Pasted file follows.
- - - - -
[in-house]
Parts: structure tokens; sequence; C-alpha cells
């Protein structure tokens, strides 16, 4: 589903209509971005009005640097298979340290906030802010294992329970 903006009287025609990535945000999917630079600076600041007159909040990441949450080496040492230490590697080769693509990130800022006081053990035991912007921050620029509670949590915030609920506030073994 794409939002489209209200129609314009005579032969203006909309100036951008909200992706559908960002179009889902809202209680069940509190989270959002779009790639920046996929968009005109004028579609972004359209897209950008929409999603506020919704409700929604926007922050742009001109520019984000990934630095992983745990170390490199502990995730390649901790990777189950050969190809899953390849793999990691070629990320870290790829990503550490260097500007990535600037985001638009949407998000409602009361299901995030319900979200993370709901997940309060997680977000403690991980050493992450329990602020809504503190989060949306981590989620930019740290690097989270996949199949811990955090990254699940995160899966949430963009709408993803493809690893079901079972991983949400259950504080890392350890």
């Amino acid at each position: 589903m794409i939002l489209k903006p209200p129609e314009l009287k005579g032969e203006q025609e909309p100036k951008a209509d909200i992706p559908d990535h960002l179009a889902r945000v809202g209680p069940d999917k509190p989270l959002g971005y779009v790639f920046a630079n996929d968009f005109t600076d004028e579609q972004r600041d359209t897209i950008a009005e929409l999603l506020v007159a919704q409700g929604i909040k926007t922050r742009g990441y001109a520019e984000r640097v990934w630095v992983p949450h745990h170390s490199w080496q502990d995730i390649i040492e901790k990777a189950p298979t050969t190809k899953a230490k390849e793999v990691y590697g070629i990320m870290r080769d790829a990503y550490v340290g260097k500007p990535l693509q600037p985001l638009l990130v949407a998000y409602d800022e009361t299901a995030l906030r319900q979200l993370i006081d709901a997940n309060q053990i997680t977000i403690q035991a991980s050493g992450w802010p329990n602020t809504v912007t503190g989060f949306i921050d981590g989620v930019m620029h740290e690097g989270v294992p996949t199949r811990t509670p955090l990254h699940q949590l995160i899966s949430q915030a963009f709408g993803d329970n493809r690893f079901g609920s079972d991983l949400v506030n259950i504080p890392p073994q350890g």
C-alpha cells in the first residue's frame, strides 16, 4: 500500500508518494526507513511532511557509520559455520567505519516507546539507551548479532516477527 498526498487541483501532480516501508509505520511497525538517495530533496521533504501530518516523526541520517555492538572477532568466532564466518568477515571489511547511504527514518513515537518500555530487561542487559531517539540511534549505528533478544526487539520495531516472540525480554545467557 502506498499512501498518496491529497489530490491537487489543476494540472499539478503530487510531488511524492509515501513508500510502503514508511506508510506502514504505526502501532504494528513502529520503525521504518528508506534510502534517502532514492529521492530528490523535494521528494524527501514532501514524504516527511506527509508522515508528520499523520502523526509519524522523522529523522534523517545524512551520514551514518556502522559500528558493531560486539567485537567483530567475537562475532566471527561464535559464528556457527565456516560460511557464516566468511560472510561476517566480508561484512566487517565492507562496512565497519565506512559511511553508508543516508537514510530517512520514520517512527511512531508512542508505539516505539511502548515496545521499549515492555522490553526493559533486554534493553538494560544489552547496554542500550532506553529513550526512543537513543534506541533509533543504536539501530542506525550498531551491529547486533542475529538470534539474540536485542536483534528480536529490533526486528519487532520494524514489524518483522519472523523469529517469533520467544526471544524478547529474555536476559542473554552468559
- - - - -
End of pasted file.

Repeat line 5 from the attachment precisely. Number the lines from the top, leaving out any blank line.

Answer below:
C-alpha cells in the first residue's frame, strides 16, 4: 500500500508518494526507513511532511557509520559455520567505519516507546539507551548479532516477527 498526498487541483501532480516501508509505520511497525538517495530533496521533504501530518516523526541520517555492538572477532568466532564466518568477515571489511547511504527514518513515537518500555530487561542487559531517539540511534549505528533478544526487539520495531516472540525480554545467557 502506498499512501498518496491529497489530490491537487489543476494540472499539478503530487510531488511524492509515501513508500510502503514508511506508510506502514504505526502501532504494528513502529520503525521504518528508506534510502534517502532514492529521492530528490523535494521528494524527501514532501514524504516527511506527509508522515508528520499523520502523526509519524522523522529523522534523517545524512551520514551514518556502522559500528558493531560486539567485537567483530567475537562475532566471527561464535559464528556457527565456516560460511557464516566468511560472510561476517566480508561484512566487517565492507562496512565497519565506512559511511553508508543516508537514510530517512520514520517512527511512531508512542508505539516505539511502548515496545521499549515492555522490553526493559533486554534493553538494560544489552547496554542500550532506553529513550526512543537513543534506541533509533543504536539501530542506525550498531551491529547486533542475529538470534539474540536485542536483534528480536529490533526486528519487532520494524514489524518483522519472523523469529517469533520467544526471544524478547529474555536476559542473554552468559